“For me, it has always been about ‘how can I change the world, how can I become part of a team of people, how can I change the current status quo?’” says Azhar Vadi.
Beginning his journey at Radio Islam International, Azhar Vadi has had a long and impressive career within the field of Muslim media. He has worked at Channel Islam International as well as at Salaamedia and is presently running Salaam Foundation.
Vadi was the first South African journalist to cover the Syrian civil war on the ground and recalled being amid bombs and fighter jets as he tried to get the story out. The aftermath of the war is terrible – Vadi said that he shudders at the sentiments put forward by politicians when they claim that they are ready to go to war. They do not realise that it is ordinary people who will suffer the direst of consequences.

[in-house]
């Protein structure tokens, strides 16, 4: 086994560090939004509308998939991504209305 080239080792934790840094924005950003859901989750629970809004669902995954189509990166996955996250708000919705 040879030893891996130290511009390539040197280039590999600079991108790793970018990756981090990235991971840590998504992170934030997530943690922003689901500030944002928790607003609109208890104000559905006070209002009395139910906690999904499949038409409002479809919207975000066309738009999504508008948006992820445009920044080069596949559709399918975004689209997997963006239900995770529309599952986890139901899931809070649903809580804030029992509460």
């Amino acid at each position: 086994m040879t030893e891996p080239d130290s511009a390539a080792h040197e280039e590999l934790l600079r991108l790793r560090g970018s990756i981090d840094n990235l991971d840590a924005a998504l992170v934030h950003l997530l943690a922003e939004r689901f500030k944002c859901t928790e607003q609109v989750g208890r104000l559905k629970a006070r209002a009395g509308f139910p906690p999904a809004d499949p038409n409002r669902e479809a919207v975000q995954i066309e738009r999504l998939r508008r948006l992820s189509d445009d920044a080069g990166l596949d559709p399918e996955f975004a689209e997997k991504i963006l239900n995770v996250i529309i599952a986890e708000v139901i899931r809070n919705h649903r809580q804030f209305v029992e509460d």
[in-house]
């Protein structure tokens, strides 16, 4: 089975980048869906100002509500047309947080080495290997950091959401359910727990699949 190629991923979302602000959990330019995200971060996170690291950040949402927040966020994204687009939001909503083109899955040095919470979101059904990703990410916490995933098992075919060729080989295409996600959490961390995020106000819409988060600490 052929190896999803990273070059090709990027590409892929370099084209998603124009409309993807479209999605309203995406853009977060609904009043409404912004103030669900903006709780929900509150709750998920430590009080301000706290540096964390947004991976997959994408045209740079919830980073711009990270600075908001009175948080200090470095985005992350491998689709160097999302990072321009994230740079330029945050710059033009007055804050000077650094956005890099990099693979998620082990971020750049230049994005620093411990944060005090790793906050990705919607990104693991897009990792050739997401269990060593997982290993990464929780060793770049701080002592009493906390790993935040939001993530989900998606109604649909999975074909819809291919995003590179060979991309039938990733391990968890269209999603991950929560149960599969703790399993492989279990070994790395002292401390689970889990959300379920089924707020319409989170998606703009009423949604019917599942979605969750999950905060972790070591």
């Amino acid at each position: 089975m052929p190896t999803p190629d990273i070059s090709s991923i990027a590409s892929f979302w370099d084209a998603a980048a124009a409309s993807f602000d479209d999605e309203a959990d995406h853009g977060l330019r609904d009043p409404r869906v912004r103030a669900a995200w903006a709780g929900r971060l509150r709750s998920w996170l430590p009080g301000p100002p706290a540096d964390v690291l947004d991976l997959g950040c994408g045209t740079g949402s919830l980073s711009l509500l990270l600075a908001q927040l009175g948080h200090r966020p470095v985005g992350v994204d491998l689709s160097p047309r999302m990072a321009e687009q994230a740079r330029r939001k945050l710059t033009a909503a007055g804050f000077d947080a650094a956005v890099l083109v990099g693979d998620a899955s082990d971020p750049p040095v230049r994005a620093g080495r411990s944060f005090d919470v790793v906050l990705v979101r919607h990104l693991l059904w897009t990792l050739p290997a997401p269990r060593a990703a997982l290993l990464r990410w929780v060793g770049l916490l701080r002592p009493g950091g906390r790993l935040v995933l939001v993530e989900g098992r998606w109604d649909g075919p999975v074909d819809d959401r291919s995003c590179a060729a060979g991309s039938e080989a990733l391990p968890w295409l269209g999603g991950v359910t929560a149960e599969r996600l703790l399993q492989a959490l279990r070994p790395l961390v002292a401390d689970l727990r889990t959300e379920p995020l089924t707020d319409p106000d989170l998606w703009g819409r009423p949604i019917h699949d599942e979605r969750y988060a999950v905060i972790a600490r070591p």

Over the course of his career as a journalist, Vadi realised the effects that fake news could have. He recalled reading about the invasion of Iraq by the United States as many publications pushed forth the narrative that Saddam Hussein was in possession of weapons of mass destruction when this was not the case. Journalists who spread fake news during this time are just as responsible as the soldiers who killed thousands of innocent people.
More than ever before, it is now of the utmost importance for journalists and broadcasters to pursue different angles and the alternative view instead of being spokespeople for mainstream media.
Vadi encouraged Muslim people to place their religion at the forefront of their identity and this will undoubtedly propel forth the public opinion of Muslims and allow them to enter into spaces which they had previously been denied entrance into.
The #TributeToMuslimBroadcastersInSA segment on Salaamedia is an exclusive Ramadan broadcast on our platform, inspired by the life and times of the renowned late Ebrahim Gangat.